The Single European Sky initiative is aimed at streamlining and upgrading the air traffic management (ATM) hodgepodge that bedevils the 28-nation bloc. The inefficient and fragmented ATM system is badly in need of an overhaul, but the ambitious project has deviated and is now on a zigzag path itself. This has airlines wondering if the approach should be changed.

“I think we failed to provide evidence and prove that it is a concept that can work. Maybe we should be a bit more pragmatic and less political and institutional and explain why it would work,” says Athar Husain Khan, CEO of the Association of European Airlines. “Maybe we should have a bottom-up approach, work with a couple of airline representatives, a couple of willing air navigation service providers [ANSPs], a couple of willing airports and a couple of willing regulators. We have to stop the confrontation and find common ground,” he asserts.

The European Commission (EC) remains convinced of the need to transform Europe’s air traffic management. “With 28,000 air traffic movements a day, we are approaching the limit of what our systems can manage,” warns Violeta Bulc, the new European Union (EU) commissioner for transport. “We are approaching gridlock in the skies; a dire threat for the growth of our economy, the competitiveness of airlines and airports, the mobility and opportunity enjoyed by our citizens. The EU has enough economic problems—I don’t want us to add one more.”

But the EC’s ambitions do not mesh with the decisions of member states and ANSPs. 

There is no impetus for moving ahead with implementation of the Functional Airspace Blocks (FABs). With the goal of improving traffic flow while saving costs and flight time, FABs establish common airspace blocks arranged around traffic flows rather than state boundaries. European airspace has been divided into nine FABs and EU members should have implemented their FABs by Dec. 4, 2012.

EU members have been sued by the commission for noncompliance, and there is no agreement on the reduction of air navigation charges for the second five-year reference period (RP2), which started Jan. 1. The ongoing spat between Spain and the U.K. over Gibraltar could delay further efforts on setting an EU-wide cost-efficiency target for RP2 and, more important, the bitter dispute is raising questions on the legality of the—already overdue—endorsement of the  Single European Sky (SES) 2+ legislative proposals by Europe’s transport ministers last December.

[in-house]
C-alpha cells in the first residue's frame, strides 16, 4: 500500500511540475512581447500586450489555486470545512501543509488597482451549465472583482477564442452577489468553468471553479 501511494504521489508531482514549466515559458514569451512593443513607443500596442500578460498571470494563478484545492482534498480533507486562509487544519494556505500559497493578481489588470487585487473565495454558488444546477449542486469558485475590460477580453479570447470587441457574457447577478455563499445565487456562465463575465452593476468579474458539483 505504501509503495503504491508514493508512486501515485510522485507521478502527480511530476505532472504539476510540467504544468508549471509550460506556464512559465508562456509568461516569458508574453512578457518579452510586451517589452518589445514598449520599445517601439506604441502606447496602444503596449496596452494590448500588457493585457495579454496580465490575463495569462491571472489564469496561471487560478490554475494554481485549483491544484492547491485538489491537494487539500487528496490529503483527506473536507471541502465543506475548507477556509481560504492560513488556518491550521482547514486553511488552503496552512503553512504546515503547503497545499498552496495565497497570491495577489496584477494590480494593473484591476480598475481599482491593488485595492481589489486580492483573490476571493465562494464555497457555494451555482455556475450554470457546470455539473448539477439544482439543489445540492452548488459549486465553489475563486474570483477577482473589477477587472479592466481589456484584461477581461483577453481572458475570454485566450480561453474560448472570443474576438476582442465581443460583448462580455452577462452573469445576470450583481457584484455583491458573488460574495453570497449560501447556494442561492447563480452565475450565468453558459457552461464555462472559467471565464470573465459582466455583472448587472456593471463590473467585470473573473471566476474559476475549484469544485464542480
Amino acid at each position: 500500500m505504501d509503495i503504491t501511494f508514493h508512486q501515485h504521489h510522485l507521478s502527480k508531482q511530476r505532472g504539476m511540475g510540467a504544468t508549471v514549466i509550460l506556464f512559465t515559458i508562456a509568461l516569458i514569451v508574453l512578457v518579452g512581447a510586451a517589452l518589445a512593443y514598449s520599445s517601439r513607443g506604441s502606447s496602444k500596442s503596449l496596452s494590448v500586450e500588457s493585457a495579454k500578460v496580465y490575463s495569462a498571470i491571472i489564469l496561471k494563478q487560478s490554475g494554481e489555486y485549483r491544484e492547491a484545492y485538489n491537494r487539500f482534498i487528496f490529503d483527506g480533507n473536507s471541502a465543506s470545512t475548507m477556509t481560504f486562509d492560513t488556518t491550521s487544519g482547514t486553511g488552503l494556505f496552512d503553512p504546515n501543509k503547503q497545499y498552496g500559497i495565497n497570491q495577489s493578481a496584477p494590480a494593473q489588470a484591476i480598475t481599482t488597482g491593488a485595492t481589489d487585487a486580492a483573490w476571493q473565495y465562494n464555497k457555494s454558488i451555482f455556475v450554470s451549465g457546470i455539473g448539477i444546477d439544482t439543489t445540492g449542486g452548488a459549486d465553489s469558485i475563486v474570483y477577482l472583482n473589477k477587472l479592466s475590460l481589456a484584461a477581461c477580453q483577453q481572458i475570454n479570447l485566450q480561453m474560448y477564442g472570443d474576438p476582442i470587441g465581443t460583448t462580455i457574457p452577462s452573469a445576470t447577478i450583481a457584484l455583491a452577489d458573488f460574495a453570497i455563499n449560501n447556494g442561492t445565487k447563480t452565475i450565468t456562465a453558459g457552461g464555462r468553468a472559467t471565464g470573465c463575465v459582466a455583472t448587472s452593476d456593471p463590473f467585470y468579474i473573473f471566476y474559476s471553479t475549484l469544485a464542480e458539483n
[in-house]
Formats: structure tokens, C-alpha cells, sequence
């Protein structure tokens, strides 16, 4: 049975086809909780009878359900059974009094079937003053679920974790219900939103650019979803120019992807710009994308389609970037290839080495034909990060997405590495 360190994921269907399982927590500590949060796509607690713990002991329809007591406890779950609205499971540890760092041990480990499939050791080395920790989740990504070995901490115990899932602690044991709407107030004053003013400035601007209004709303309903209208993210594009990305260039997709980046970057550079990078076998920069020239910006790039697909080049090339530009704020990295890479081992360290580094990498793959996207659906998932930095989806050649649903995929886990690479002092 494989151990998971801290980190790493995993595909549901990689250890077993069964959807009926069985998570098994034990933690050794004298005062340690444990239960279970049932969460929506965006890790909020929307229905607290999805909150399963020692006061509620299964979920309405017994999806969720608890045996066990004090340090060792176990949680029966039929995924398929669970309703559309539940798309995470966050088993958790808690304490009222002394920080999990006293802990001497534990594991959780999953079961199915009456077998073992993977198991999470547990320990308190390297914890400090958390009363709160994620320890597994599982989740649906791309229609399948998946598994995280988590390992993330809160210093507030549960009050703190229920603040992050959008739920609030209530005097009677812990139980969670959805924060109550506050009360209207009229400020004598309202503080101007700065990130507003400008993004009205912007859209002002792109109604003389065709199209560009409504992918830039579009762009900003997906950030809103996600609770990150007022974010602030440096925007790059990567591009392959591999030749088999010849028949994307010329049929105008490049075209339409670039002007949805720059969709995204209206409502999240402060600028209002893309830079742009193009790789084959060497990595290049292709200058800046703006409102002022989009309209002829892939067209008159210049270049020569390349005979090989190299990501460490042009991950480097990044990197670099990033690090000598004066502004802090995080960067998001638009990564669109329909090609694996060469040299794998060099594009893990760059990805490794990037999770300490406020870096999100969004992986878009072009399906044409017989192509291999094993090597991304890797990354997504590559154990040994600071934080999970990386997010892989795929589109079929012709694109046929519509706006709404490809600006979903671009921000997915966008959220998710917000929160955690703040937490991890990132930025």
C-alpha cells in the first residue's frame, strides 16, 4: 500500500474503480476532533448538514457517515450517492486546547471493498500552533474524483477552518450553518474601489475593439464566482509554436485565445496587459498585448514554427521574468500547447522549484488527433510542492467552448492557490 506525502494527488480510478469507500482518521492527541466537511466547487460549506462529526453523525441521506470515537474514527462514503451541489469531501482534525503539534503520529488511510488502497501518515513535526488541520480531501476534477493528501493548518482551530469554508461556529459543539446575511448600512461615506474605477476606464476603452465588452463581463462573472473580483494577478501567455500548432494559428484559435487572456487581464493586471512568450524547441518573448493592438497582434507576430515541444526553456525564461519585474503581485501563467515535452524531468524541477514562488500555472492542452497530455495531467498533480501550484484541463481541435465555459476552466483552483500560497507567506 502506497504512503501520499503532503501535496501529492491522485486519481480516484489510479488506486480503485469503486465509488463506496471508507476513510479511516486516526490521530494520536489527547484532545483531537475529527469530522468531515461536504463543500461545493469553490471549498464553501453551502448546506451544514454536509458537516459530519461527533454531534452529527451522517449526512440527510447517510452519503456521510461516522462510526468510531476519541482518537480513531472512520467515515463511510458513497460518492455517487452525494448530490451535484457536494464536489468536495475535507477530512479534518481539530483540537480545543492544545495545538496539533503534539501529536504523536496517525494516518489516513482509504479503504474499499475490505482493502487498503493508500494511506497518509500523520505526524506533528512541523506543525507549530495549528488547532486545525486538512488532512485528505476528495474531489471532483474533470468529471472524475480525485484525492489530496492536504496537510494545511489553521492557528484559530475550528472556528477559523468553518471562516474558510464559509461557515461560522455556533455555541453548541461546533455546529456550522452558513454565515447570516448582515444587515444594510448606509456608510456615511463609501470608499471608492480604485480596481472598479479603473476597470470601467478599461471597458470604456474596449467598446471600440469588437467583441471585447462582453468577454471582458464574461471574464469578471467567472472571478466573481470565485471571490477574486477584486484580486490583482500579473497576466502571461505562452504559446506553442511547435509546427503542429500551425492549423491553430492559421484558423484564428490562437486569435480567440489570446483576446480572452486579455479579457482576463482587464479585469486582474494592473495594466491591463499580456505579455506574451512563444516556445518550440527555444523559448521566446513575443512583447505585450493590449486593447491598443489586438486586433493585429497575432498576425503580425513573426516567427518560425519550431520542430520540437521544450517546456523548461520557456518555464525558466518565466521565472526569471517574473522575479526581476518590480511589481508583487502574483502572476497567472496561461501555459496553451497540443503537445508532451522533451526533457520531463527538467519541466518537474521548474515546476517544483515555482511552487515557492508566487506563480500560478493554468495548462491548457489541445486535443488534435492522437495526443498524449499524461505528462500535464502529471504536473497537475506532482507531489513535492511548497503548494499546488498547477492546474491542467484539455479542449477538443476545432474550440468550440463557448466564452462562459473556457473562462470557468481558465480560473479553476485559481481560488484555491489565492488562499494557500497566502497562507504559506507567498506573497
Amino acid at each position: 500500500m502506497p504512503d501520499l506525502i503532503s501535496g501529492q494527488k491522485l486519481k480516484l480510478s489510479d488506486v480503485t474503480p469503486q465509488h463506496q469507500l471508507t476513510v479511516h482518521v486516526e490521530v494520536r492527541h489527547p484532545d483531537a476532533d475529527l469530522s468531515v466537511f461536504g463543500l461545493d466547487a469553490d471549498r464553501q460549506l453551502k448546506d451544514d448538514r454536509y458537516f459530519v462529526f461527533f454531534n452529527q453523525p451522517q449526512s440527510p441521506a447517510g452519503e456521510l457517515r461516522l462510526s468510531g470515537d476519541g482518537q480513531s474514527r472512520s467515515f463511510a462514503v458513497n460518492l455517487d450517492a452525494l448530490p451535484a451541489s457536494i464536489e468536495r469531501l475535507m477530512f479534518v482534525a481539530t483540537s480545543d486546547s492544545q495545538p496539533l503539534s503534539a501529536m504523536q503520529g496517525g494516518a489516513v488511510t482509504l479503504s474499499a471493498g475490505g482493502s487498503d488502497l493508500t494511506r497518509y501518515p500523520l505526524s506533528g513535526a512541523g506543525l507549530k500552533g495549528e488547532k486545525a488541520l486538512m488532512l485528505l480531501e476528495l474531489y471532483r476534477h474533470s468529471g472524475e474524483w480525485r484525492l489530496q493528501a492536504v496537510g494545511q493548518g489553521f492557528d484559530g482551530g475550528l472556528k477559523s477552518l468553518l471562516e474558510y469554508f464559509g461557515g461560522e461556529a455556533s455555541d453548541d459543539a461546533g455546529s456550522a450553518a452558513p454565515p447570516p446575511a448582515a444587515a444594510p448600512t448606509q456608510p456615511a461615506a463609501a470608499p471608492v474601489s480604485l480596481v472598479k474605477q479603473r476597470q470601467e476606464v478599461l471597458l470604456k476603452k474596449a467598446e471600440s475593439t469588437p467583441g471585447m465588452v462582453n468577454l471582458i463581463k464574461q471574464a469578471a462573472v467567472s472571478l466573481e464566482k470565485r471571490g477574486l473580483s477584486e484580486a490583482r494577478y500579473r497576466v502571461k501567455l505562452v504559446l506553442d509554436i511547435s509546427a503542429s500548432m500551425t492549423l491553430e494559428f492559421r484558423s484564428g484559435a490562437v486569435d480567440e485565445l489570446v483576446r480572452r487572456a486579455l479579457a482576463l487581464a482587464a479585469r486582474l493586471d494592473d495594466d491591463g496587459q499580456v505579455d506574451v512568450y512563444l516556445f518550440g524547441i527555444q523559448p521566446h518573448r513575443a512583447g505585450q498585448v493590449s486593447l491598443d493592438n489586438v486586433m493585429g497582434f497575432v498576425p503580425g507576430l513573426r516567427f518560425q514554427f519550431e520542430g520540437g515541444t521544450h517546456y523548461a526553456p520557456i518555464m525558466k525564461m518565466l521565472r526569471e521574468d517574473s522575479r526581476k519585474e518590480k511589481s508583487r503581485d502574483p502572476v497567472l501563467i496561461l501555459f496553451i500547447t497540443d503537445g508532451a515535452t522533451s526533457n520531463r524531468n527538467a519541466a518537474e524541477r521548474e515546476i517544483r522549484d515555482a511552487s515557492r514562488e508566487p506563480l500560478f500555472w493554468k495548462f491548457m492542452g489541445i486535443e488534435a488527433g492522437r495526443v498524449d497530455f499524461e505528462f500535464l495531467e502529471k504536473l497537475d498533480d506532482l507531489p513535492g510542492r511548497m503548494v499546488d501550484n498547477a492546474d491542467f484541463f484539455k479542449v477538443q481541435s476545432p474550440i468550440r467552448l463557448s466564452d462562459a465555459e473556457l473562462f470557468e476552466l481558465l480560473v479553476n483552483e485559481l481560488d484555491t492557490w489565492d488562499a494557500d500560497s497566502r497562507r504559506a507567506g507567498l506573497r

Last year the EC sent letters of formal notice to all 28 EU members regarding the long delay in making their respective FABs fully operational. 

There has been an exchange of views and some corrective measures have been taken, an official of the EC’s Directorate-General for Mobility and Transport (DG Move) says. Yet only two FABs—the Danish-Swedish bloc and the North European airspace bloc covering Estonia, Finland, Latvia and Norway—have fulfilled all criteria and infringement proceedings have been stopped.

The timing of the infringement proceeding was “extremely unfortunate,” believes Husain Khan. National authorities were reviewing the SES 2+ legislative proposals, which the EC introduced in June 2013 to speed up reforms that were planned under the initial SES legislation (adopted in 2004) and the SES 2 package (adopted in 2009) and adapt them to demands by member states to slow the speed of reform. “The court action put the member states even more on the defensive and made them even more adamantly opposed to the SES, sending the performance scheme in the wrong direction,” Husain Kahn says.